23 Ideas That Could Change The Way You Teach Journalism
Interactive/visual stories
Credit: shutterstock
April 4, 2014

AJR is the publishing partner for the Journalism Interactive 2014 conference, held April 4 and 5 in College Park, Md, where Richard Koci Hernandez opened the event with a talk about visual storytelling.

Here, in 23 bullets, are tips from UC Berkeley School of Journalism assistant professor Richard Koci Hernandez.

Richard Koci Hernandez

Richard Hernandez tells Journalism Interactive attendees that everyone has a visual storyteller inside them, waiting to emerge. “My charge is that we must experiment,” he says. By Joanna Nurmis/AJR.


First, give your students inspiration. Tell them:

  • Remember how much information is at your disposal: “I tell students: Do you realize that what you have in your pocket is more information than Ronald Reagan had as president?”
  • Think of the Internet as a new medium: “The Internet is not a dumping ground for media created for other platforms.”
  • But don’t worry about coming up with something that hasn’t been done before: “Take the weight off their [your students’] shoulders that they have to create something new. There’s nothing new. Every story’s been done.”
  • Throw yourself into your work: “Start where you are with reckless abandon. Work-life balance is overrated; just go down the rabbit hole and stay there.”
  • Practice your craft: “If you aren’t shooting or practicing every day, you’ll fall behind so quickly.”
  • Then learn design: “I don’t care how good your story is; if you wrap a diamond in a newspaper — something that’s kind of crappy and doesn’t look so good — and people will ignore it, but you could put something terrible in a blue tiffany box and people would be like, ’Oh, my god.’ We need to marry things so the outside and the inside are beautiful.”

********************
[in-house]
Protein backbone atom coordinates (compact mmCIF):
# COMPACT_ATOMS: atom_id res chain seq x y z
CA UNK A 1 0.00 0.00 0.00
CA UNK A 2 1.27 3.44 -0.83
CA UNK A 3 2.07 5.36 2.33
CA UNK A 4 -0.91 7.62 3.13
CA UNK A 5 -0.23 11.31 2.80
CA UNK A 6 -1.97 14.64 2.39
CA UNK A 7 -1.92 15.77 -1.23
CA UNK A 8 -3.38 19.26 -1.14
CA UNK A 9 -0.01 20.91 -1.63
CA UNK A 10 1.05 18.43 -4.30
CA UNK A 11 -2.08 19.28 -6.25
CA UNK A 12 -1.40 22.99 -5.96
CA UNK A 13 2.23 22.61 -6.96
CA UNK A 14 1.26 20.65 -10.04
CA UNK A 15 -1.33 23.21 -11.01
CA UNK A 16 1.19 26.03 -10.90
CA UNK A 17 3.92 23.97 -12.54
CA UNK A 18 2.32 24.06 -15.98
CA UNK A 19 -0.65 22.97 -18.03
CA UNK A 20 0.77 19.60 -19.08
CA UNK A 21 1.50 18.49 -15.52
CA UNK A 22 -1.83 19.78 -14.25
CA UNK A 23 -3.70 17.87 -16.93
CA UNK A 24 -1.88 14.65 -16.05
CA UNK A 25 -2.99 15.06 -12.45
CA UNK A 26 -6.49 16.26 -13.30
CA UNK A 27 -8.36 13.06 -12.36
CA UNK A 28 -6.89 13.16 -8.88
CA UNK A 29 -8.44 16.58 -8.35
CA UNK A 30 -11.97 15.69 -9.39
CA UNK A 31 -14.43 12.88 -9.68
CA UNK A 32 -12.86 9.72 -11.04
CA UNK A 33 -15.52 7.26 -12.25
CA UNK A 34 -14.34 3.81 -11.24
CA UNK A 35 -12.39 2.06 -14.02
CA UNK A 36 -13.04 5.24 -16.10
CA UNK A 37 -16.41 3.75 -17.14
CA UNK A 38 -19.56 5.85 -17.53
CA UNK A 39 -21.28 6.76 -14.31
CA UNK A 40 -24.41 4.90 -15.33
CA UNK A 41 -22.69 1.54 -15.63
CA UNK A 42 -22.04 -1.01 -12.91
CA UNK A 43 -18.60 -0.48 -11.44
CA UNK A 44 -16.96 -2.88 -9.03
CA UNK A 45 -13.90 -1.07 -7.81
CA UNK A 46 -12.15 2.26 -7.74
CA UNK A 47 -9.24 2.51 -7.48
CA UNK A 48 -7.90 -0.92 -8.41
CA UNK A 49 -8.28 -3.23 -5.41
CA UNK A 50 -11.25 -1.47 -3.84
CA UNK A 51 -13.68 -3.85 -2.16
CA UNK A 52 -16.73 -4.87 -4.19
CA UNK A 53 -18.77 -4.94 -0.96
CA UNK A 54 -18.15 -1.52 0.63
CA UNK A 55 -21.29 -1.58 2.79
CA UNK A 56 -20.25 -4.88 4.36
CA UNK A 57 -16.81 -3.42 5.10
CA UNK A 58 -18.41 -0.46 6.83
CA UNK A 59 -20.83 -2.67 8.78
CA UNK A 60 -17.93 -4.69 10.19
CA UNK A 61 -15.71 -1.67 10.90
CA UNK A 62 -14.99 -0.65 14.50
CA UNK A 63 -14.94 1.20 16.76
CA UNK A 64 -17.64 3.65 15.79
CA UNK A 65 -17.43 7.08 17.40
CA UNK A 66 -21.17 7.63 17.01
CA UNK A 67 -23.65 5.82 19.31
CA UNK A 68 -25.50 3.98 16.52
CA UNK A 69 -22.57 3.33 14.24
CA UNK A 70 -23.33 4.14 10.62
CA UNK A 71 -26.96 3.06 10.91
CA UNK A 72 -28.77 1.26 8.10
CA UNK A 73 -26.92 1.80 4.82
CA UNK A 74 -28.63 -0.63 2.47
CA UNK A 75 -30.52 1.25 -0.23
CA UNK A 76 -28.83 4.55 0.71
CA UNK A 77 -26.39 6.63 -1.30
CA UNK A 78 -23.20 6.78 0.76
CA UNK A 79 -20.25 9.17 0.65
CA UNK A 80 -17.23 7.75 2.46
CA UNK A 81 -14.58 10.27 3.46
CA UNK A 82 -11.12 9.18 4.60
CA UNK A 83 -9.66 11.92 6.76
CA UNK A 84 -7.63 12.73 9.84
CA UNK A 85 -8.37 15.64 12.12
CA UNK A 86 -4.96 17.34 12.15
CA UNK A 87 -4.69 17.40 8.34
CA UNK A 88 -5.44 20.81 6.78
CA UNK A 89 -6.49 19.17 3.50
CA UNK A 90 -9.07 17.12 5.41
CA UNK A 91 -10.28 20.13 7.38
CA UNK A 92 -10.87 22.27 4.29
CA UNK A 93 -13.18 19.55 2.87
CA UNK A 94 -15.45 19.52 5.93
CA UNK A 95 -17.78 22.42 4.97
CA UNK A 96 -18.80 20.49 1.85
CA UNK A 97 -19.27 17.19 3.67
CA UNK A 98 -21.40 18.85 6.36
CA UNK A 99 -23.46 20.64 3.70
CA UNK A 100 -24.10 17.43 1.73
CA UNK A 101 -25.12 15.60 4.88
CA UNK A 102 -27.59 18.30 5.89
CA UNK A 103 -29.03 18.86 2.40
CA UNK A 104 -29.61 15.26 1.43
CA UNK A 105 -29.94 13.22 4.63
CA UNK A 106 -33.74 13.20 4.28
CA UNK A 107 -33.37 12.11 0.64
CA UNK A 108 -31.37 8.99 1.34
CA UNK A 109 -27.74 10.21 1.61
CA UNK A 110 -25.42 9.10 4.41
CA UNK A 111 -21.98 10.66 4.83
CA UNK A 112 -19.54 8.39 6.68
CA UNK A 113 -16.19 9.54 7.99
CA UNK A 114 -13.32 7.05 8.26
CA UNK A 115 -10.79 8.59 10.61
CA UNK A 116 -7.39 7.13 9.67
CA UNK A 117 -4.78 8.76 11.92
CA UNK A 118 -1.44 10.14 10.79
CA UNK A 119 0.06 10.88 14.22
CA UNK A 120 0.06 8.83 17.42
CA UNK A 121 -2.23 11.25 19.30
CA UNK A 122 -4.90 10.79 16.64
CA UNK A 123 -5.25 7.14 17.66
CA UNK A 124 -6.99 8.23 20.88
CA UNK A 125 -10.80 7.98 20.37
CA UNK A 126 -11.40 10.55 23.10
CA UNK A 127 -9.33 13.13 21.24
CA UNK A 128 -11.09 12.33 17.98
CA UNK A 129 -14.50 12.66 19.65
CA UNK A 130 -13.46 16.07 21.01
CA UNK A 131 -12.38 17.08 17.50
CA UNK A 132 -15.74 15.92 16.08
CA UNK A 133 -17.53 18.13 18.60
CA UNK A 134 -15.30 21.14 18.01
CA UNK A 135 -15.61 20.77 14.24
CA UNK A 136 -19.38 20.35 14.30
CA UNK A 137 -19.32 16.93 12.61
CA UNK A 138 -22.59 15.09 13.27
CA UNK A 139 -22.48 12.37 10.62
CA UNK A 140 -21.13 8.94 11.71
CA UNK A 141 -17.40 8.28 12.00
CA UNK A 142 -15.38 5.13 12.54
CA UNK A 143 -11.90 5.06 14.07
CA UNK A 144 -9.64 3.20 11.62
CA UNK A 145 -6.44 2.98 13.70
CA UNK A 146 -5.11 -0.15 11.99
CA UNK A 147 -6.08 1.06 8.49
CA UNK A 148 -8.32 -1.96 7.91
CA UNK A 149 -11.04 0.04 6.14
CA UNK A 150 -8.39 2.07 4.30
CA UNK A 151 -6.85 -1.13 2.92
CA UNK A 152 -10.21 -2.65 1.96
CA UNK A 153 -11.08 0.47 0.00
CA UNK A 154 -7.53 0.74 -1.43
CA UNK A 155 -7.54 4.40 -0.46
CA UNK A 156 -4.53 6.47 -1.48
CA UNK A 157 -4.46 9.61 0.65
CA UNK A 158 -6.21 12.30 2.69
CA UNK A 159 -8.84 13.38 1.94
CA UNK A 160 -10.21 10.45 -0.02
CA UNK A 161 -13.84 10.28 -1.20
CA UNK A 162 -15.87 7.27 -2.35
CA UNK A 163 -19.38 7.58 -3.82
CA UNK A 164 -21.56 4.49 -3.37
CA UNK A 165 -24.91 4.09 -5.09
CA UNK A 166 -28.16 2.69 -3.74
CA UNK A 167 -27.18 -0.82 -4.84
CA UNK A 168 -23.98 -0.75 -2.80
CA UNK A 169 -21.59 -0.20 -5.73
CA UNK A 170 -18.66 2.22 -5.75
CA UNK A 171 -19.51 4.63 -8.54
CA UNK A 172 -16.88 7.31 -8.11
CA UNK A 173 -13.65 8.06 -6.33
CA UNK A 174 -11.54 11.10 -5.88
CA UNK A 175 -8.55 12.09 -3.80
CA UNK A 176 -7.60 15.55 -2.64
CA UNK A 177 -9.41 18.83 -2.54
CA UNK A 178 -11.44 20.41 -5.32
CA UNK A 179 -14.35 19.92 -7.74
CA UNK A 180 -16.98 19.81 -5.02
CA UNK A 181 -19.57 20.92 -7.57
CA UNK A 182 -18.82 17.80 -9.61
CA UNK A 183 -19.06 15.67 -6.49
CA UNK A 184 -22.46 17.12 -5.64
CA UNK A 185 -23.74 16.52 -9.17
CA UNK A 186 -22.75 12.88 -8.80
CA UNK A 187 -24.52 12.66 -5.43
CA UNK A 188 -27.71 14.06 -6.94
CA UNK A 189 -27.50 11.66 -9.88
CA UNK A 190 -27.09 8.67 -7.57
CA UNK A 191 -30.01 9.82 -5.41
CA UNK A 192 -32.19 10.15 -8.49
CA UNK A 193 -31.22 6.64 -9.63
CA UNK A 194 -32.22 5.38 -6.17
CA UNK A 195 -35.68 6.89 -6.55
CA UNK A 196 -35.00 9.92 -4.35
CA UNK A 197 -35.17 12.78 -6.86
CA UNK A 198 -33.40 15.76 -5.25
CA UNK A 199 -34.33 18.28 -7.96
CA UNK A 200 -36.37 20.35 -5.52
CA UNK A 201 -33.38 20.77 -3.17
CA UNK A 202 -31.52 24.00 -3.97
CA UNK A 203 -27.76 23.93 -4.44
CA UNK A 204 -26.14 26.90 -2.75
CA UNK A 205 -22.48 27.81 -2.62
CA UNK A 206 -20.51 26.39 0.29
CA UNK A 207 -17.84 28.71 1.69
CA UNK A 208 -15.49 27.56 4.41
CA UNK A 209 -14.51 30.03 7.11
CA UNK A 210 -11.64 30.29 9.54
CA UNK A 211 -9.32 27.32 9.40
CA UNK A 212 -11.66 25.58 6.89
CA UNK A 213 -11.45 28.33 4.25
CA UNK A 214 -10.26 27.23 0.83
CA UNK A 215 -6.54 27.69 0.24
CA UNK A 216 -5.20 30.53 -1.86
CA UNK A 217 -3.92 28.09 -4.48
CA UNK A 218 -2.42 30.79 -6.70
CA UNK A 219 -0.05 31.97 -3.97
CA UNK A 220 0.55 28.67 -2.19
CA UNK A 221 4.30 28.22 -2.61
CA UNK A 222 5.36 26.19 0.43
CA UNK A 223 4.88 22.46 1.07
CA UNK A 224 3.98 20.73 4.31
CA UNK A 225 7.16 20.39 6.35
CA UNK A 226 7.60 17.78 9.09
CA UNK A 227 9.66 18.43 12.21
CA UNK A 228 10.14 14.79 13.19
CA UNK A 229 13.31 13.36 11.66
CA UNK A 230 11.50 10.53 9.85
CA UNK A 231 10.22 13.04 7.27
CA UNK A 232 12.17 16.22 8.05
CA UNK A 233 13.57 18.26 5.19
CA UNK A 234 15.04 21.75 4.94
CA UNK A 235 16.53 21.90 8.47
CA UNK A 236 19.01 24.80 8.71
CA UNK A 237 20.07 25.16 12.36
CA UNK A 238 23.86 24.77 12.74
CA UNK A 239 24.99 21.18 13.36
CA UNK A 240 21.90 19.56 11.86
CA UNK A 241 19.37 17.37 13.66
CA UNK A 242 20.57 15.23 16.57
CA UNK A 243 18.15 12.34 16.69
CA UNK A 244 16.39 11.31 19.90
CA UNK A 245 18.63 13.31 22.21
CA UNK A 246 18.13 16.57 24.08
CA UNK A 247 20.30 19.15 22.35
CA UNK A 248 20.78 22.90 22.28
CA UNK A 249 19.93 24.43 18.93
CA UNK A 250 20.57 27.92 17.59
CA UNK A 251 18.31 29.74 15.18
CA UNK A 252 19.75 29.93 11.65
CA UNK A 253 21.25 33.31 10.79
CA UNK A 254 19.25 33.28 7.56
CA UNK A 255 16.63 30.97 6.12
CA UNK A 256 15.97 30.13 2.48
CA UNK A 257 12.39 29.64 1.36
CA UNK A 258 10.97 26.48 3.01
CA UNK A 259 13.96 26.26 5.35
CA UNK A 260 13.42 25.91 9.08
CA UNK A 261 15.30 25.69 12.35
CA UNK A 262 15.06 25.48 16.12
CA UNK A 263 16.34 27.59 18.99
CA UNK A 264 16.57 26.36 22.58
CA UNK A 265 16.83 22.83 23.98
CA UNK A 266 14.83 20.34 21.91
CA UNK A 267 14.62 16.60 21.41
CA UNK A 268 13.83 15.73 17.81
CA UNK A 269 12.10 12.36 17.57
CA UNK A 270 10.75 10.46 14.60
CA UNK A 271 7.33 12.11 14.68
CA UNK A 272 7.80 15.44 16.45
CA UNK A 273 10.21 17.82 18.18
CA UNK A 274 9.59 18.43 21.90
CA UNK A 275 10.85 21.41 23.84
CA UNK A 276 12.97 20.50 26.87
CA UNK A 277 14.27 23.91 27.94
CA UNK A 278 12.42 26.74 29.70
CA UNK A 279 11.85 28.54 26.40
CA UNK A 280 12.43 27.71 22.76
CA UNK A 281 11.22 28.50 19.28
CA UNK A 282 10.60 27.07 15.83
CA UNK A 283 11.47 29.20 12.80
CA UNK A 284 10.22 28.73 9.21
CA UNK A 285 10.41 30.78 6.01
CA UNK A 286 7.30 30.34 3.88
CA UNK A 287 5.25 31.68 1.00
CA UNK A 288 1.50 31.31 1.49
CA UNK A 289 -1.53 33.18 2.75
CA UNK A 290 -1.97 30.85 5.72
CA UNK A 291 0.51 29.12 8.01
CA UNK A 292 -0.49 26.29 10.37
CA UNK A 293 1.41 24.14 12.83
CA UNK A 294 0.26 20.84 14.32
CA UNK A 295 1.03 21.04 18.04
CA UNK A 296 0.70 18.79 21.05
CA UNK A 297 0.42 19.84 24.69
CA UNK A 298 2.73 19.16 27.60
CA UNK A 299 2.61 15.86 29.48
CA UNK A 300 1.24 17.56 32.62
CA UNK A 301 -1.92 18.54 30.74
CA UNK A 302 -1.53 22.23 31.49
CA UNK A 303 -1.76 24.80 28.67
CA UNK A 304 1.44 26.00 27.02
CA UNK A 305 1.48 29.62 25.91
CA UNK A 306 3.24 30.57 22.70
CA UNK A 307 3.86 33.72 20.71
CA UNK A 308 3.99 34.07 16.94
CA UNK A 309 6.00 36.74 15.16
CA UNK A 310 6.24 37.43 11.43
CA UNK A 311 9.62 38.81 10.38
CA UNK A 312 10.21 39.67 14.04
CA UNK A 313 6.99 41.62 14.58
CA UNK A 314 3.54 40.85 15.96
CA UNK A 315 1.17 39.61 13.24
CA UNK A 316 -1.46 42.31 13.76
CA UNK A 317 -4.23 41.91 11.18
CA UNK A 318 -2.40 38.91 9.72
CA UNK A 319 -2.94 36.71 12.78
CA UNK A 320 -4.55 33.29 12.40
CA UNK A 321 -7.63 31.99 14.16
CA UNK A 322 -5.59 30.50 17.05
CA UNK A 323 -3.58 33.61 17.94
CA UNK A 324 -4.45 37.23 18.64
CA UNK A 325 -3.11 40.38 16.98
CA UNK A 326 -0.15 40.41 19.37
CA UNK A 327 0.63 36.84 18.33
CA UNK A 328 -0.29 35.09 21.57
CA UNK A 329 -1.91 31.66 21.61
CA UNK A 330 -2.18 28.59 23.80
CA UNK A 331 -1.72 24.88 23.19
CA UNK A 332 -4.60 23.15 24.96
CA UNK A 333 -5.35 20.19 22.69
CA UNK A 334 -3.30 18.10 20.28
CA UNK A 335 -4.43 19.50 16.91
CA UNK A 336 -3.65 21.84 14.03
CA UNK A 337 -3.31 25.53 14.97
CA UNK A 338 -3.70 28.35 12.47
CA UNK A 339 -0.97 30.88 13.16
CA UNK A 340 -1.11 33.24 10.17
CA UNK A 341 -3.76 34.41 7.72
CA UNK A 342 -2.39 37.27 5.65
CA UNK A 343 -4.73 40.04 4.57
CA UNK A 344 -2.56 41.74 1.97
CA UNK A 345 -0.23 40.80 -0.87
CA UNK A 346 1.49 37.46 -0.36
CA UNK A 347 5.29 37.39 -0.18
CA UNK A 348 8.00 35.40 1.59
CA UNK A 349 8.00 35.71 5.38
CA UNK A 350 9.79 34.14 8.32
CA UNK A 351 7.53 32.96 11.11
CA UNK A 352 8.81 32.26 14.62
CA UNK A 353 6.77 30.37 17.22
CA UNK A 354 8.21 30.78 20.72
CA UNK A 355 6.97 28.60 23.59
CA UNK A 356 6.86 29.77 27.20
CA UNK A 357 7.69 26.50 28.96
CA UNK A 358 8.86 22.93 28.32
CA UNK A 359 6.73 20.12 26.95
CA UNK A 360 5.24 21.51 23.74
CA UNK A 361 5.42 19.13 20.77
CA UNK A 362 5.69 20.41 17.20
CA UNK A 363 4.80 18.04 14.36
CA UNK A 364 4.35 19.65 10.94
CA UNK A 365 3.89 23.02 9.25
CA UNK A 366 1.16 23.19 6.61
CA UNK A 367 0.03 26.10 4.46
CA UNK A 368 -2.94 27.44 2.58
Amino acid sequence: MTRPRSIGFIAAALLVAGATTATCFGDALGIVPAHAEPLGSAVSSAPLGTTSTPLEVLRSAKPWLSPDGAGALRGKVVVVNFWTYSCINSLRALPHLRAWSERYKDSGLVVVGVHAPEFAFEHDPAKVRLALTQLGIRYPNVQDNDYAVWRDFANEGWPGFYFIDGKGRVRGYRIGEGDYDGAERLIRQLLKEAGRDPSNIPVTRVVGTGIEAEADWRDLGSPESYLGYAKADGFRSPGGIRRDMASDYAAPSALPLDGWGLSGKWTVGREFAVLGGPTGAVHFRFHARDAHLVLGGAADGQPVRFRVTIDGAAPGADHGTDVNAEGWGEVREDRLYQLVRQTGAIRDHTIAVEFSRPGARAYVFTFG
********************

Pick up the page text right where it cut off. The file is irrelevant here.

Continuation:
Then give them some light reading assignments:

  • “Steal Like An Artist,” by Austin Kleon
  • “The Passionate Photographer: Ten Steps Toward Becoming Great,” by Steve Simon
  • “It’s Not How Good You Are, It’s How Good You Want to Be: The World’s Best Selling Book,” by Paul Arden
  • “Understanding Comics: The Invisible Art,”  by Scott McCloud, specifically chapters five and seven


And let them watch some videos to take a break from all those words:


Devise some projects to get their creativity flowing. Ask them to:

  • Design a boarding pass that includes hierarchy. (Give them some options for fonts through Style Tiles.)
  • Reverse engineer some of the pieces already published by rating a story or video at multiple points to see where the high points and low points are.
  • Cut a trailer for a film.
  • Create a two-minute piece only using images from Creative Commons.
  • Spend half the semester consuming media from nontraditional publications.


Finally, introduce them to the wealth of tools that will help them realize their visions:

  • Klynt: A multimedia storytelling platform compatible with social networks ($199-599, depending on the version).
  • Racontr: Similar to Klynt but it’s free unless you need more space.
  • iBooks Author: A free way to create online guides; all the content is stored in the Apple Store, though.
  • X theme from WordPress: With no code involved, you can customize your site and incorporate elements such as parallax scrolling ($60).
  • Projeqt: A dynamic presentation platform.


And remember, Hernandez says, journalism is still important : “The ancient art of storytelling just needs some modern clothing.”

Here’s the archived video of Hernandez’s presentation, and his presentation slides.


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